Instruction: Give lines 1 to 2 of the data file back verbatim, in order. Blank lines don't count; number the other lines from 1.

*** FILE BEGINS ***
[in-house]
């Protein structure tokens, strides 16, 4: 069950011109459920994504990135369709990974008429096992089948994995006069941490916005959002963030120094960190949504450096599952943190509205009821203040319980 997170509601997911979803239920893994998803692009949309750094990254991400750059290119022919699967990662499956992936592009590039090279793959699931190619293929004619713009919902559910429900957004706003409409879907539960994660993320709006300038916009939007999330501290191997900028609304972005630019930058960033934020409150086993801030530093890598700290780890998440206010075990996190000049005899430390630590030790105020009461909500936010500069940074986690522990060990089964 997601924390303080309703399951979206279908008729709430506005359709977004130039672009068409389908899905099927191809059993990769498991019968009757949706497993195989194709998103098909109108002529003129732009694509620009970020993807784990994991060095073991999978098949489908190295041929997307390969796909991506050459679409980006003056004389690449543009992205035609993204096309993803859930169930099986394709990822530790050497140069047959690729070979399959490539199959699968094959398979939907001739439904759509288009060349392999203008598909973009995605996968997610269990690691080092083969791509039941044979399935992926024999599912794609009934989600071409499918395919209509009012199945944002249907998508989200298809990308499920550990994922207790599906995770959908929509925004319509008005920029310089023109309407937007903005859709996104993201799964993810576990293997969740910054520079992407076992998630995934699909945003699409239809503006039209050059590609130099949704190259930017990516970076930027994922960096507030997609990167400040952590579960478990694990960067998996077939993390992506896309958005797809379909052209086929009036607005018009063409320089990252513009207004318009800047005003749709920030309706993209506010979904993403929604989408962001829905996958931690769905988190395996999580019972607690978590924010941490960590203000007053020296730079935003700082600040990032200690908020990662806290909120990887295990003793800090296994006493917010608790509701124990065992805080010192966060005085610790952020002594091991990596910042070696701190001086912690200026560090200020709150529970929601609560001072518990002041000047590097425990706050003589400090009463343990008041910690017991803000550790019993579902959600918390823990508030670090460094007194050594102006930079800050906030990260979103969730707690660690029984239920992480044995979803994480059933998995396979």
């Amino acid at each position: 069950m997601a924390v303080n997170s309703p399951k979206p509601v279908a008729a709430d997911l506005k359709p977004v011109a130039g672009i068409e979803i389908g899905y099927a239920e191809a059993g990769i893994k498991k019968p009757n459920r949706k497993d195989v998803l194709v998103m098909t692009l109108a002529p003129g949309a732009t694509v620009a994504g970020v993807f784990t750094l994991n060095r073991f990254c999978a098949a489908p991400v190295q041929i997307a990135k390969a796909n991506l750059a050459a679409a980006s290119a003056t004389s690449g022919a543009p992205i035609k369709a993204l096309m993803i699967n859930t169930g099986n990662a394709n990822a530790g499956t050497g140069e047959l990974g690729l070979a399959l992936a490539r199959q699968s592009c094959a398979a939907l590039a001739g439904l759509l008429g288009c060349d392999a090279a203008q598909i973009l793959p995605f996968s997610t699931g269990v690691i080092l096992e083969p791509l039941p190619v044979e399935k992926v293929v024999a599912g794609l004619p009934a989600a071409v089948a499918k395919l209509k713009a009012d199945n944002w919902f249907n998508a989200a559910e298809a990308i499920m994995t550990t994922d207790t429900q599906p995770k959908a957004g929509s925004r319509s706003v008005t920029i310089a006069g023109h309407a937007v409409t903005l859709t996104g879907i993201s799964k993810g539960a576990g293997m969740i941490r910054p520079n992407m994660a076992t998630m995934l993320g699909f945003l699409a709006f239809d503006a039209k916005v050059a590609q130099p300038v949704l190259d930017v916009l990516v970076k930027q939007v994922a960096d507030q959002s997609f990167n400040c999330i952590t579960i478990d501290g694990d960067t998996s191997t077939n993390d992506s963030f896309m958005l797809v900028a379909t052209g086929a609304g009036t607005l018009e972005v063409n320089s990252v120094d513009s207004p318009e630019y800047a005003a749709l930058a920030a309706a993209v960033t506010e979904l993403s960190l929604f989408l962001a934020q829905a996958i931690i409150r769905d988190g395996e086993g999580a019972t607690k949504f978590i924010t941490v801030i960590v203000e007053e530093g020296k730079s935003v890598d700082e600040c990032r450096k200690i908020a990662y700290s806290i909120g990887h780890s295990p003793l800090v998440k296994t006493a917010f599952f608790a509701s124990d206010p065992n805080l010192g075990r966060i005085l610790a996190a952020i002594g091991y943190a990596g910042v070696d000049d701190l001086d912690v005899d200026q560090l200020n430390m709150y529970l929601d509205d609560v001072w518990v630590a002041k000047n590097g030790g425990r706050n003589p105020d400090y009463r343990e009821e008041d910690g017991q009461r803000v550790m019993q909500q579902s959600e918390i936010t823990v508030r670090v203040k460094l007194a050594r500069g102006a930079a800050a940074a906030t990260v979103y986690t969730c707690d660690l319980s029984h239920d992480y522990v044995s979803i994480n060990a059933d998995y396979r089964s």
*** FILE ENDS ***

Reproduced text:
[in-house]
């Protein structure tokens, strides 16, 4: 069950011109459920994504990135369709990974008429096992089948994995006069941490916005959002963030120094960190949504450096599952943190509205009821203040319980 997170509601997911979803239920893994998803692009949309750094990254991400750059290119022919699967990662499956992936592009590039090279793959699931190619293929004619713009919902559910429900957004706003409409879907539960994660993320709006300038916009939007999330501290191997900028609304972005630019930058960033934020409150086993801030530093890598700290780890998440206010075990996190000049005899430390630590030790105020009461909500936010500069940074986690522990060990089964 997601924390303080309703399951979206279908008729709430506005359709977004130039672009068409389908899905099927191809059993990769498991019968009757949706497993195989194709998103098909109108002529003129732009694509620009970020993807784990994991060095073991999978098949489908190295041929997307390969796909991506050459679409980006003056004389690449543009992205035609993204096309993803859930169930099986394709990822530790050497140069047959690729070979399959490539199959699968094959398979939907001739439904759509288009060349392999203008598909973009995605996968997610269990690691080092083969791509039941044979399935992926024999599912794609009934989600071409499918395919209509009012199945944002249907998508989200298809990308499920550990994922207790599906995770959908929509925004319509008005920029310089023109309407937007903005859709996104993201799964993810576990293997969740910054520079992407076992998630995934699909945003699409239809503006039209050059590609130099949704190259930017990516970076930027994922960096507030997609990167400040952590579960478990694990960067998996077939993390992506896309958005797809379909052209086929009036607005018009063409320089990252513009207004318009800047005003749709920030309706993209506010979904993403929604989408962001829905996958931690769905988190395996999580019972607690978590924010941490960590203000007053020296730079935003700082600040990032200690908020990662806290909120990887295990003793800090296994006493917010608790509701124990065992805080010192966060005085610790952020002594091991990596910042070696701190001086912690200026560090200020709150529970929601609560001072518990002041000047590097425990706050003589400090009463343990008041910690017991803000550790019993579902959600918390823990508030670090460094007194050594102006930079800050906030990260979103969730707690660690029984239920992480044995979803994480059933998995396979």